This week was significant in my financial life. For a reason that used to be completely insignificant to me.
We finally caught up on our bills!
I imagine some of you reading this won’t understand why this is a big deal. I mean, paying your bills is pretty boring to think about, let alone write about. But I also imagine some of you understand all too well why I feel the need to share.
Before I was laid off and unable to find full-time work, I was always on top of our bills. I was one of those people that would pay the bill within a day or two of receiving it, opposed to waiting for the due date. It was easier for me that way.
But when there was no money in my account, due dates were anything but easy.
At first, things were okay, but it didn’t take long before we found ourselves living paycheck to paycheck.
Keeping a roof over our heads and food on our table had to come first. And some months, even making that happen was a struggle.
HOW WE MANAGED WHEN THINGS WERE TOUGH
We managed as best we could by staying organized. I recorded every due date and amount for each bill or regular expense on our kitchen calendar so we always knew where we stood.
Each payday, we’d look at what expenses we had coming up and compare that to the amount of money we had. Some weeks we were fine. Others we were not. (My husband works shift work and I was only working part-time, so our hours – and therefore our pay – varied each week.)
When the numbers didn’t work out, we’d pick a bill or two to purposely pay late so that we could spread it out over more than one paycheck, and make sure we had enough money to get by.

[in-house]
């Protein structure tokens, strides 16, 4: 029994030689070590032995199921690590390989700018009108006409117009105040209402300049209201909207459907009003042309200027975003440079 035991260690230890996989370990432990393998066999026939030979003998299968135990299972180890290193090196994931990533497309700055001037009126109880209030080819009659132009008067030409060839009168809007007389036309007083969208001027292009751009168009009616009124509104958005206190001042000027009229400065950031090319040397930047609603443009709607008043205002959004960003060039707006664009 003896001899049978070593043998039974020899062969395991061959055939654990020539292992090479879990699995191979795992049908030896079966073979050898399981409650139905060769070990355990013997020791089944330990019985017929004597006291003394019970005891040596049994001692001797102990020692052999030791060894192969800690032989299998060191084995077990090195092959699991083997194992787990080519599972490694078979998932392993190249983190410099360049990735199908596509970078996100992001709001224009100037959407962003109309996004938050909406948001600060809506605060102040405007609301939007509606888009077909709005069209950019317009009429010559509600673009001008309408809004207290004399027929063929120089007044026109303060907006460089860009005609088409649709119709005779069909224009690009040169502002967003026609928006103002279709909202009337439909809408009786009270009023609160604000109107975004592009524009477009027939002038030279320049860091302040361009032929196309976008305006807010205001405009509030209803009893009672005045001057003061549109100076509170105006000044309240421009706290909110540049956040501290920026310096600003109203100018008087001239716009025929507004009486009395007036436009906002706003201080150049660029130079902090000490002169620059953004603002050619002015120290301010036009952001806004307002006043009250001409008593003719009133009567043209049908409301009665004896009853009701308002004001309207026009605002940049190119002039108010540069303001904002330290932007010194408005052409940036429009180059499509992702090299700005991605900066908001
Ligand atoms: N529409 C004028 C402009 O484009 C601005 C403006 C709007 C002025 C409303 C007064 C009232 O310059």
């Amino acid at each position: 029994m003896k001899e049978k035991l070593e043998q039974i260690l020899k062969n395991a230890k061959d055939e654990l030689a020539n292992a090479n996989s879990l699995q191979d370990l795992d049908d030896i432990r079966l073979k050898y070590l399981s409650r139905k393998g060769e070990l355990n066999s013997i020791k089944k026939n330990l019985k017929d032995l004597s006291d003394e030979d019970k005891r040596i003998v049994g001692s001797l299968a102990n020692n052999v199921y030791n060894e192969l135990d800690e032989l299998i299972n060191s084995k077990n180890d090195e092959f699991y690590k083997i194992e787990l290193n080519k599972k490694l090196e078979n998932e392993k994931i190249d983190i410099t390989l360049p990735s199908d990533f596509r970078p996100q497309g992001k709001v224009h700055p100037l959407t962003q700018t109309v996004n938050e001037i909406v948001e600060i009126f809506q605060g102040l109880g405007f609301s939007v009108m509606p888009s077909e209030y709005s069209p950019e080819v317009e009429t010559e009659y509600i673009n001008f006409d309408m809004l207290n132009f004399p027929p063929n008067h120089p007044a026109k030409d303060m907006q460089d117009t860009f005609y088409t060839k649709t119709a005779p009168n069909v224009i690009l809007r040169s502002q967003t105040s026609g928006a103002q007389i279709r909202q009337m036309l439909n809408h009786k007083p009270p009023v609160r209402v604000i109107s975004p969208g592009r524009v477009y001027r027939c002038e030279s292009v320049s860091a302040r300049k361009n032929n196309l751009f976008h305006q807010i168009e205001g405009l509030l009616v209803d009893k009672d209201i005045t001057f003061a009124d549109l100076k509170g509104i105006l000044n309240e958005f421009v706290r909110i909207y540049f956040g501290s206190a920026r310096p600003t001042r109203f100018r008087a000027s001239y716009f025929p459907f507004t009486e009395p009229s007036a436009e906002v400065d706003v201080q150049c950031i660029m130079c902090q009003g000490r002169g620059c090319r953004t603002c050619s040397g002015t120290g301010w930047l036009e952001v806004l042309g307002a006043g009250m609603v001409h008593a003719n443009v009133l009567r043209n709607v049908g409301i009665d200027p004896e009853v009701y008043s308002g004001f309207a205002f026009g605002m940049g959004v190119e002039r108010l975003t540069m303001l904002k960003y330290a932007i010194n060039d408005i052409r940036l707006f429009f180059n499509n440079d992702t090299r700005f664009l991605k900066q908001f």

Unfortunately, it didn’t take long before paying a bill a bit late to turned into paying it a month or two late.
I constantly read articles about how to get back on track, hoping to discover something new. But they didn’t tell me anything I didn’t already know or wasn’t already trying to do.
We were organized. We prioritized. We cut back on everything we could. And I tried desperately to find a job to earn more money.
Thankfully, we managed to stay on top of our bills enough to avoid having our services cut off.
But I still felt out of control whenever we couldn’t pay a bill on time or not at all.
Paying late fees sucked.
I felt ashamed the odd time we got a notice or collection call.
It was embarrassing to talk about because I was sure that people thought we were just being lazy. Or that we were spending our money on lavish things instead of paying our bills. I assure you, we were not.
IT TOOK US 6 MONTHS TO CATCH UP
I thought we’d be back on track as soon as I was back to work full time. I certainly didn’t think it’d take us 6 months!
But we didn’t fall behind overnight, and we weren’t going to catch up that quickly, either.
We made paying off all the bills a priority, but there were other needs that we were neglecting or going without all this time, too. Things like minor car maintenance, and replacing my glued-back-together winter boots.
It also didn’t help that because I was making money again, we had to add my student loan back to our list of monthly bills.
CELEBRATE THE (SMALL) WINS
So, why am I so excited about paying our bills? It’s not something you typically really think about, let alone “celebrate”.
But if you’ve struggled at all to pay your bills, you’ll understand.
I believe that when it comes to your finances it’s important to celebrate the wins – no matter how small they might seem.
For me, this was a big win. We accomplished the first step (of many) towards becoming debt free and meeting our financial goals. And now we can focus on what’s next.
YOUR TURN: What financial wins – big or small – have you accomplished lately?
Amanda Kay, an Employment Specialist and founder of My Life, I Guess, strives to keep the "person" in personal finance by writing about money, mistakes, and making a living. She focuses on what it’s like being in debt, living paycheck to paycheck, and surviving unemployment while also offering advice and support for others in similar situations - including a FREE library of career & job search resources.